When osteoarthritis (OA) damages a hip to the point that every movement causes pain, replacing the joint with a prosthesis can restore the ability to function pain-free. But for many people – particularly younger, more active ones – an artificial joint is not a permanent fix. Joint replacements  can fail over time, often necessitating further, more difficult surgery. By better understanding what causes hip implants to fail – or alternatively what makes others last – researchers are gaining new understandings that may improve implant longevity and make them an appropriate and lasting option for more people.

While much of the research focuses on materials and design of the implants themselves, researchers are also examining individuals’ responses to implants, says Joshua Jacobs, MD, professor and chairman of orthopaedic surgery at Rush University Medical Center in Chicago. This could lead not only to improvements in design and materials but potentially to tests that could indicate the best implant for an individual before surgery and the use of agents to prevent implant problems after surgery.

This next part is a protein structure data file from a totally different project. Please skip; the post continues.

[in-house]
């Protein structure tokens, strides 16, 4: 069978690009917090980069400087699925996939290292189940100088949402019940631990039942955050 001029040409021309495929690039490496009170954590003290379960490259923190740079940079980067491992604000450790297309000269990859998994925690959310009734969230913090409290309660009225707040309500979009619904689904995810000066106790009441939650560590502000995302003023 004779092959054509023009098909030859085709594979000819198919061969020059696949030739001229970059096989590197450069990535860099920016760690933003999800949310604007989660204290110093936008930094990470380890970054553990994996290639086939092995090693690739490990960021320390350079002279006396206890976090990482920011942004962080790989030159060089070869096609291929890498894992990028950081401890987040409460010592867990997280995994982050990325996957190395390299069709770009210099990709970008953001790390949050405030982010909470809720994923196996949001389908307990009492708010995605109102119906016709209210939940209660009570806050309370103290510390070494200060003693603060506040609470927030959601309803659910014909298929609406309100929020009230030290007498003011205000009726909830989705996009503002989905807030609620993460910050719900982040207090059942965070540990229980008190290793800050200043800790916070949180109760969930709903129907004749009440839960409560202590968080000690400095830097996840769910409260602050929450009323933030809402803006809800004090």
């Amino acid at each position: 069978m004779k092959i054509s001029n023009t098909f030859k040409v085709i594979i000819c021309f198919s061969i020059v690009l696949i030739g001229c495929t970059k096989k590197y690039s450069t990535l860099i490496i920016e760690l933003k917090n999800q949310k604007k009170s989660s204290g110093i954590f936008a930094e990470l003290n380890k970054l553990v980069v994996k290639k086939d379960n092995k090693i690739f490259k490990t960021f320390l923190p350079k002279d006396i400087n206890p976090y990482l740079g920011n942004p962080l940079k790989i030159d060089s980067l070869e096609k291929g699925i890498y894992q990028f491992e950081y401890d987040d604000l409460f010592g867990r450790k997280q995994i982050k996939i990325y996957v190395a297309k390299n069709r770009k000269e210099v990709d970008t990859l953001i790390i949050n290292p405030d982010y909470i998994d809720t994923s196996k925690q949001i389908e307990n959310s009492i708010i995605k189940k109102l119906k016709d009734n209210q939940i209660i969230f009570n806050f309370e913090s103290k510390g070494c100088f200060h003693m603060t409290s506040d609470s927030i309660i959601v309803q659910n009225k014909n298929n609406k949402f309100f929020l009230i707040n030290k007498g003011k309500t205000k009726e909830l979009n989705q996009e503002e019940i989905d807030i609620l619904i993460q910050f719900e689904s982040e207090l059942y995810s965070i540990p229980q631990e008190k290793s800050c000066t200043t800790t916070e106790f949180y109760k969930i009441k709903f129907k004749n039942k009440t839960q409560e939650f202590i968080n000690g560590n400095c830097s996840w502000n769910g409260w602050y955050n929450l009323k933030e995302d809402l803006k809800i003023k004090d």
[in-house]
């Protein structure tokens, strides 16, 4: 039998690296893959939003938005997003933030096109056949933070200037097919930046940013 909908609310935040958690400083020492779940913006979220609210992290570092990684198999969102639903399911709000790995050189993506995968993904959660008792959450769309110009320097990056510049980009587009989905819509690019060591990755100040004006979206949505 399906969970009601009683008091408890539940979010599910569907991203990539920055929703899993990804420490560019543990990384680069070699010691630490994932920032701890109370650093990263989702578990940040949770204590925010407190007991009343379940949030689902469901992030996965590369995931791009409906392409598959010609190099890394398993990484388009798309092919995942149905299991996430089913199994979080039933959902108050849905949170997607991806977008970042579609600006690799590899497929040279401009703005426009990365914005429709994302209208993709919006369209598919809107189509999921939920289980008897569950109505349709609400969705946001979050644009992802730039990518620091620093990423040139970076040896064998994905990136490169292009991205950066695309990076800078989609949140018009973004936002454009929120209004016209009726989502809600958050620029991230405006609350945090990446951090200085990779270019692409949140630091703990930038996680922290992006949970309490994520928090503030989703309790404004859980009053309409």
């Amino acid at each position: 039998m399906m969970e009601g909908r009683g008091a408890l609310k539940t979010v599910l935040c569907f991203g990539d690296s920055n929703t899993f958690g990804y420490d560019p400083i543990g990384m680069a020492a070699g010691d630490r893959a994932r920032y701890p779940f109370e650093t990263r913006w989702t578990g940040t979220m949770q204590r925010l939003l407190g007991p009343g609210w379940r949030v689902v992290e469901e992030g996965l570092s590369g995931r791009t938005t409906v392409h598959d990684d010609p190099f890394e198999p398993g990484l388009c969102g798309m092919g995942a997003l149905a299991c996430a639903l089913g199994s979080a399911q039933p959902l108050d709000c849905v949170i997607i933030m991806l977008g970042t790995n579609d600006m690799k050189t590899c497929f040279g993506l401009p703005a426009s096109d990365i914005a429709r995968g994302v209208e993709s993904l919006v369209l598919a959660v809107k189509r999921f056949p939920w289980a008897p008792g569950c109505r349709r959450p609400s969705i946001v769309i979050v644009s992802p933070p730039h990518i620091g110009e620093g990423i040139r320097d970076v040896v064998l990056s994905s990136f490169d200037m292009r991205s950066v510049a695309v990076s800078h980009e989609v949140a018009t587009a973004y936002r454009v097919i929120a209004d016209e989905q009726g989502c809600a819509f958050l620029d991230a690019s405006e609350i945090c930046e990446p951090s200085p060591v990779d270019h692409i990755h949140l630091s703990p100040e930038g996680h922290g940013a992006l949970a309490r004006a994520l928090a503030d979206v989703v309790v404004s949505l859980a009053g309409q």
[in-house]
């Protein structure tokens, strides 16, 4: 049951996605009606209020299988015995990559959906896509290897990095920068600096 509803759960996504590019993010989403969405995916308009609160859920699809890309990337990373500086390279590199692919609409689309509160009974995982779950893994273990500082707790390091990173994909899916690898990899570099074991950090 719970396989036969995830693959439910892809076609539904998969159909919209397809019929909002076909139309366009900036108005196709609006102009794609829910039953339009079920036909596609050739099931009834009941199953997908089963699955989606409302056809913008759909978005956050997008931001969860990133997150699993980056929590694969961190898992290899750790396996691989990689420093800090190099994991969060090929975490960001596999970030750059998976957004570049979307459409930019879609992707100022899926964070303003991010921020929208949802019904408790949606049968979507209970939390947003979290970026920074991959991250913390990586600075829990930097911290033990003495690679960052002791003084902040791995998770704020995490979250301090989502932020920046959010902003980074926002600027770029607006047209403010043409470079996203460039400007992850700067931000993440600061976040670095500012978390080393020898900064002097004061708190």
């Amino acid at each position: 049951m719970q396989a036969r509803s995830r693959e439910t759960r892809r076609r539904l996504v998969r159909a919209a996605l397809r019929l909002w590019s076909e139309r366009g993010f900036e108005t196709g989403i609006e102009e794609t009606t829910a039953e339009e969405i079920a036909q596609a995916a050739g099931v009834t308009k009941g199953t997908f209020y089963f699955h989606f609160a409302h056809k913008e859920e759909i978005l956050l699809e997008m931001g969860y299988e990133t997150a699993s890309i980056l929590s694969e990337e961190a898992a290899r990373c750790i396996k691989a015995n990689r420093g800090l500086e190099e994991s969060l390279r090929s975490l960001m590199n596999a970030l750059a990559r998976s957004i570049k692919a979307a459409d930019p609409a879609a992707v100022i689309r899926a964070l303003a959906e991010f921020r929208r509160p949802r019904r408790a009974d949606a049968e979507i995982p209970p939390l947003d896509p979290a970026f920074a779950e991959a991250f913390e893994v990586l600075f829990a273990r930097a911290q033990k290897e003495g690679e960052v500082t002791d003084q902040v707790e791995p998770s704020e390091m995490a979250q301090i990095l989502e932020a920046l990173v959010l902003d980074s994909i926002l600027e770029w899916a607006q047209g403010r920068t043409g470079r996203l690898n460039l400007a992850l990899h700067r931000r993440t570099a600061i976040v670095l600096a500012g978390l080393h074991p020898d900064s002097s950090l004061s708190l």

If you anticipate a hip replacement, or revision, in your future, here’s how these two areas of research may make a difference.

Focusing on the Prosthesis

When doctors want to know what makes implants work – or not –  the best place to look is at the implants themselves.  “When prostheses are removed during revision surgery, they can be analyzed by a variety of analytic techniques to try to understand the reasons they may have failed,” says Dr. Jacobs. Similarly, successful implants that are removed post-mortem give unique information about the factors associated with success.

“We have learned a good deal about the way implants perform in the human body in a way we can’t otherwise by actually examining retrieved devices,” he says.